With more than $2 billion in federal grants, matched by another $2 billion in private investment, the Obama administration was supporting electric cars from the mine to the garage. 

Chemetall Foote Corp., which operates the only U.S. lithium mine, received $28 million to boost production at its plants in Nevada and North Carolina. Honeywell received $27 million to become the first domestic supplier of a conductive salt for lithium batteries. More than $1 billion was spent to open and expand battery factories, many of them in hard-luck towns across Michigan. Through a separate federal program, automakers received loans to retool their assembly lines.

Customers could receive a $7,500 tax credit for buying an electric car. The stimulus provided funding for 20,000 electric charging stations by 2013. In many cities, drivers could get a home charger for free.

Although electric cars would not make up for the generation-long loss of manufacturing jobs, at least not yet, it was novel to see companies creating jobs in the Rust Belt instead of outsourcing them.

In July, Johnson Controls opened the first U.S. factory to produce complete lithium-ion battery cells for electric vehicles. Compact Power is building a $300 million factory in Holland, Mich., to produce batteries for the Chevy Volt and the electric Ford Focus. A123 now supplies the luxury electric carmaker Fisker Automotive and the manufacturers of electric delivery trucks used by FedEx and Frito-Lay. “Quite simply, if we didn’t get that grant, we wouldn’t have built [the factory] in the U.S.,” A123 spokesman Dan Borgasano said.


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By alertelectrical, March 13, 2012 at 12:54 am Link to this comment

The stimulus might have injected some life into the electrical vehicle industry, but I do not think the benefits will last for the foreseeable future. The question that begs to be answered, will the EV market last? Knowing that Lithium reserves are depleting, can manufacturers continue producing EVs at the same rate?

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By caravan insurance, March 5, 2012 at 8:44 pm Link to this comment

I see a glimmer of hope with the electric car industry. Even though the automobile has taken a beating in recent years, there is still a chance that car manufacturing can make a comeback through manufacturing of electric vehicles. With the stimulus package benefiting green companies and manufacturers, there is still hope that jobs can still be created there.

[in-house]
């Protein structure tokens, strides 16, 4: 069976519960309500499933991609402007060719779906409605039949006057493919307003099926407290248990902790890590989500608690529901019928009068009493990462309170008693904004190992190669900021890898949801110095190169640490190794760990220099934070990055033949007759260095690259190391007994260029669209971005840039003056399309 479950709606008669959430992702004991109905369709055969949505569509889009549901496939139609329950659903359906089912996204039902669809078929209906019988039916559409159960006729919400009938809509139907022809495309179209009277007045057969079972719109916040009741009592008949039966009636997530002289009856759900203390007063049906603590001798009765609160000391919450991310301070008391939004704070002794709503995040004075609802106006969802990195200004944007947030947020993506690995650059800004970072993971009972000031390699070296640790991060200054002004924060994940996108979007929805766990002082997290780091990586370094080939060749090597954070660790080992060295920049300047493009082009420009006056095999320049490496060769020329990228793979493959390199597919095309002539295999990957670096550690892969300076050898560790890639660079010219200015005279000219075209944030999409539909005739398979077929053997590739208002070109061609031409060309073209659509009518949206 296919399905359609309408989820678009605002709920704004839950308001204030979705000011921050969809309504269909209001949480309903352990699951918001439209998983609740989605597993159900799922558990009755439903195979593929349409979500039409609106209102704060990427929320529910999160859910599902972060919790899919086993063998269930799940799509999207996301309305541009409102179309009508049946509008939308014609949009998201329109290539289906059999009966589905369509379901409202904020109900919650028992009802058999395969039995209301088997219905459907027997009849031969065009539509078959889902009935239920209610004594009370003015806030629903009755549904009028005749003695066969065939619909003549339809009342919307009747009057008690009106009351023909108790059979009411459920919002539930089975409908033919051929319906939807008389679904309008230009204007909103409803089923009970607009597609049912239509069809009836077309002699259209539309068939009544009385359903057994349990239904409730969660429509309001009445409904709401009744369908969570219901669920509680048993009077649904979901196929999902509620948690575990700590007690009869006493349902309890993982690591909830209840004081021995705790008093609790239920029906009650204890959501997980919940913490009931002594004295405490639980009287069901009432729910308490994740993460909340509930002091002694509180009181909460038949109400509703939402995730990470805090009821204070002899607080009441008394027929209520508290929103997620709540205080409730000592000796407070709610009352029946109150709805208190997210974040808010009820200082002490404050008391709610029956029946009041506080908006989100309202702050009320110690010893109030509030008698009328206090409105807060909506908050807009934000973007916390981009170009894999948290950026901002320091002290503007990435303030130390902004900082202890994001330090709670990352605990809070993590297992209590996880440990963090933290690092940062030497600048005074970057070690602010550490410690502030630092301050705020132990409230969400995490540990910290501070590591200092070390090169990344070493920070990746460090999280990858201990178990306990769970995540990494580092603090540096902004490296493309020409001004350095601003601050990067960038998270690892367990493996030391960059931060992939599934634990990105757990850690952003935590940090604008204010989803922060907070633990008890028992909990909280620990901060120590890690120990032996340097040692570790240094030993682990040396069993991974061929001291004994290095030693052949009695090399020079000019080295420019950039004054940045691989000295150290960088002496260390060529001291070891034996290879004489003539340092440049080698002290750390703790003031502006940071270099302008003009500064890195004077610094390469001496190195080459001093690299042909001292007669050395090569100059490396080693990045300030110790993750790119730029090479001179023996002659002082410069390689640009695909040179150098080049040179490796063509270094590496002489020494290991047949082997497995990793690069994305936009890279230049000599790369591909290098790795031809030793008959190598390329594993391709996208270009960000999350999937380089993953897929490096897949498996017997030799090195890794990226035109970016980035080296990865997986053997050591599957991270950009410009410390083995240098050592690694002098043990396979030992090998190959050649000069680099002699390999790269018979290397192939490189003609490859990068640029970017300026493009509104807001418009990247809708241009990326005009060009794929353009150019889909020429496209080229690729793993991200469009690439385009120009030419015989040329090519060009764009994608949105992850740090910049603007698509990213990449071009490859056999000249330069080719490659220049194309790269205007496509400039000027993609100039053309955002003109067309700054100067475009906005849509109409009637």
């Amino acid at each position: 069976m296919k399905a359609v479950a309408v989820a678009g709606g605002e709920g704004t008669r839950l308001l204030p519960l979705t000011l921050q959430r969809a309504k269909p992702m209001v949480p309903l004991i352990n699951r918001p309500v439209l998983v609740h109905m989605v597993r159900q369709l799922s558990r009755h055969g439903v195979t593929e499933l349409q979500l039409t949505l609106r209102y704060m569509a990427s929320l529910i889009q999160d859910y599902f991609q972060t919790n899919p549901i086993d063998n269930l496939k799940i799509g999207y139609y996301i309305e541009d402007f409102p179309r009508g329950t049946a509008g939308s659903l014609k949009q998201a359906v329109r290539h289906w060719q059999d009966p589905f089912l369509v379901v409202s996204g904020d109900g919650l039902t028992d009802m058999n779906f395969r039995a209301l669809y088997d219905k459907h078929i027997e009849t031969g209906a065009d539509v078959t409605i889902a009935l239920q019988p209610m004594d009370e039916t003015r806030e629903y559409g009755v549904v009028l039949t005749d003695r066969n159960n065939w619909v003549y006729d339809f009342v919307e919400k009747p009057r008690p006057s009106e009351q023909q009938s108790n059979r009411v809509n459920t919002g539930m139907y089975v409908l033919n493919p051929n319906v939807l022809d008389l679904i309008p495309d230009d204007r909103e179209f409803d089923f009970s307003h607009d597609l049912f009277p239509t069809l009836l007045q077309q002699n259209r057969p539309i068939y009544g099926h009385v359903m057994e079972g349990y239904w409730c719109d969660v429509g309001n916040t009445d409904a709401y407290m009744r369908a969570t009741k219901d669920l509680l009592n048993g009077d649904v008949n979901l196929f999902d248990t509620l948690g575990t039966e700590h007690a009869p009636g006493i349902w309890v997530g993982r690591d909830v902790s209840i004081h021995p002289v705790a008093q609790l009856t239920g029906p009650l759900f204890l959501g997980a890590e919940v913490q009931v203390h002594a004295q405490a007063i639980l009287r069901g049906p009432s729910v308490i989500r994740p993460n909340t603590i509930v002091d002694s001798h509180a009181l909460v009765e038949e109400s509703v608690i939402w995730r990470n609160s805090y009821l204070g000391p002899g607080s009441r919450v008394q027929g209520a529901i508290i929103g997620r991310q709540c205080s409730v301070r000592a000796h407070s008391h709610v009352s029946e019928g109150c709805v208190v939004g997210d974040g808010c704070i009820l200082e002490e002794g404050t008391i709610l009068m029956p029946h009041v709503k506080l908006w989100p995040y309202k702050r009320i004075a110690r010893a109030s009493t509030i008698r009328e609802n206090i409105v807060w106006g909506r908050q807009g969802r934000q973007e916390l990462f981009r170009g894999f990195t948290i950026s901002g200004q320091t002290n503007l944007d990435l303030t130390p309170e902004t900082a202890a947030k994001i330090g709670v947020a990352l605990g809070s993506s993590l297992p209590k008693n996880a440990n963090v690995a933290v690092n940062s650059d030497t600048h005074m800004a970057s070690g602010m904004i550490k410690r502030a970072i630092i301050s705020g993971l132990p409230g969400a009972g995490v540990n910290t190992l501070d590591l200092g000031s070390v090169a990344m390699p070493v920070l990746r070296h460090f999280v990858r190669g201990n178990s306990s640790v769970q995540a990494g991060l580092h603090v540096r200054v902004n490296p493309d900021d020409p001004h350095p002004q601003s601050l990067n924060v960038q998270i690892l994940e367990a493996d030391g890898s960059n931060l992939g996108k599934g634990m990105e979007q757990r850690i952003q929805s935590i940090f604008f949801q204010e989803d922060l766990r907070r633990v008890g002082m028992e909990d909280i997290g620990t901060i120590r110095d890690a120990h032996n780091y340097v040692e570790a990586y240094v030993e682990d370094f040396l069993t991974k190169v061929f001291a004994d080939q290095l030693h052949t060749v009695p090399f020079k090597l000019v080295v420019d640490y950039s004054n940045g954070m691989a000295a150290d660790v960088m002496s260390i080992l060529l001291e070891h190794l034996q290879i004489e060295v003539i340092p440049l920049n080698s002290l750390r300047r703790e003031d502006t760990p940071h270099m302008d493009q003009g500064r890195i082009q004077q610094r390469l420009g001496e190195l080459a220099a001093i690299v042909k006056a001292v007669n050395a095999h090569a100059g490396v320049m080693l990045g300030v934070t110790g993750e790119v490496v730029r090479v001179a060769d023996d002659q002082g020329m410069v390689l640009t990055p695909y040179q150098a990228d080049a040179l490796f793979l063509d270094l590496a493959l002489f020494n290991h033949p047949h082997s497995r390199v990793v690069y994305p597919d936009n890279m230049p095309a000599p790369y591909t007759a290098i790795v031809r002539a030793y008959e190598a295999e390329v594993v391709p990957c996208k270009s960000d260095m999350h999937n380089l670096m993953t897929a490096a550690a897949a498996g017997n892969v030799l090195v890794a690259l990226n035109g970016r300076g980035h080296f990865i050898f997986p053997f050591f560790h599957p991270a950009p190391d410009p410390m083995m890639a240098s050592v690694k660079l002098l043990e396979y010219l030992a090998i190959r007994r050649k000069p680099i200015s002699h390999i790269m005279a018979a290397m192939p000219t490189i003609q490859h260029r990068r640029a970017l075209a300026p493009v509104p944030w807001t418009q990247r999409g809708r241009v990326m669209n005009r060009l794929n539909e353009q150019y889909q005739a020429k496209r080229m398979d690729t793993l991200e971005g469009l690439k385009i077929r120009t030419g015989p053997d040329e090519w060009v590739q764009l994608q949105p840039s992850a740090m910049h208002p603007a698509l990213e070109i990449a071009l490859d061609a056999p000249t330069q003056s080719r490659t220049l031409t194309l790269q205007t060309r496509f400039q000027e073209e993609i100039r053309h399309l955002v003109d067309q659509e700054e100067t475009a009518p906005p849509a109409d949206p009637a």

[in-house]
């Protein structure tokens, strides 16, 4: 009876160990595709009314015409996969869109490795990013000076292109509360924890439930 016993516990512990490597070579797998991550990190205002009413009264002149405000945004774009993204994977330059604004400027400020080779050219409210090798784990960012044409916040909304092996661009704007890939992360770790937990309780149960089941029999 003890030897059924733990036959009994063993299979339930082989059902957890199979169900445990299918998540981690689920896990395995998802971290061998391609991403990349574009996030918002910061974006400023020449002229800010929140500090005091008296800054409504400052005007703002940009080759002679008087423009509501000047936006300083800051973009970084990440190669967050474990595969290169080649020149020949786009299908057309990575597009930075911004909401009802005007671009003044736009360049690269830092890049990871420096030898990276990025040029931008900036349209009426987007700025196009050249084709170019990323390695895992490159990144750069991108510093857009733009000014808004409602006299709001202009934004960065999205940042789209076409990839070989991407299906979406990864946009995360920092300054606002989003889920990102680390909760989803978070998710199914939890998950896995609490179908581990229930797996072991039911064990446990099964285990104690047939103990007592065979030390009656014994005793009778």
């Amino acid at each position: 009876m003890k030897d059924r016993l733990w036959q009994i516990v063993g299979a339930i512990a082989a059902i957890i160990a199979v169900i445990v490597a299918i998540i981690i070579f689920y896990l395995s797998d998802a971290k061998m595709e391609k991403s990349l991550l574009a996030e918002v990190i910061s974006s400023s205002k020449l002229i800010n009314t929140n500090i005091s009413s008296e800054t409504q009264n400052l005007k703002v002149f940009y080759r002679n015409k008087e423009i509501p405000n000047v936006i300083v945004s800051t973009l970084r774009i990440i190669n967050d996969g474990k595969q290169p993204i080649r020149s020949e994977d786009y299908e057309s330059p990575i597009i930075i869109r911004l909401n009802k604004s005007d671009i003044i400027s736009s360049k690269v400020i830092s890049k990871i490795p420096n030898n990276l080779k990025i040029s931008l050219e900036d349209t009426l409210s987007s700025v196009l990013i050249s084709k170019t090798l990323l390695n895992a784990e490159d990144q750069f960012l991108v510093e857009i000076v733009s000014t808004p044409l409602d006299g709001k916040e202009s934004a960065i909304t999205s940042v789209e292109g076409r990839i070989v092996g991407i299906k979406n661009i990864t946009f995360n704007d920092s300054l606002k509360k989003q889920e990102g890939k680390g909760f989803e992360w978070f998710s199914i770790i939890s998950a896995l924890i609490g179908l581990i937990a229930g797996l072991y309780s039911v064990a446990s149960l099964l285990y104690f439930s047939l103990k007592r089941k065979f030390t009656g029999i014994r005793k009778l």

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By carl quinlan, February 5, 2012 at 12:04 pm Link to this comment
(Unregistered commenter)

“The Auto Industry destroyed the inter-urban transportation that allowed our grandparents and great grandparents the ability to travel from out laying towns into the cities promptly for decades in the late 19th and early 20th century. Private car ownership has become a burden on the average working person and yet there is little in the way of alternative to this. We talk of energy deficits and yet we continue to light up our cities and suburbs like it is high noon. We either change our patterns or we will surely die.”

Thank you! One of the smartest comments I’ve seen on truthdig. Mandatory private car ownership is killing us. Rather than more and more cars, and more and more roads and bridges, and more and more parking lots, why not develop other ways of moving people around? Trolleys, light rail, rebuild our rail system… Enough of the henry ford madness. Enough of the cars, gas, electric, or chicken poop. Enough of the cars. Teenagers, senior citizens, the disabled… we don’t need more mandatory motoring, and our towns being disfigured by adapting to cars.

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By driving bear, February 3, 2012 at 9:02 pm Link to this comment

On the local news a few weeks back ( I live in east tennessee)  their was a report that there were 250 electric cars in Tennessee . However the tax payers had paid for 500 public chargers. Already people and some politicians are drawing their guns and ready to kill the electric car again

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By PaulScott, February 2, 2012 at 4:30 pm Link to this comment

Anon asked, “Why are electric cars a good thing?  They basically run on coal and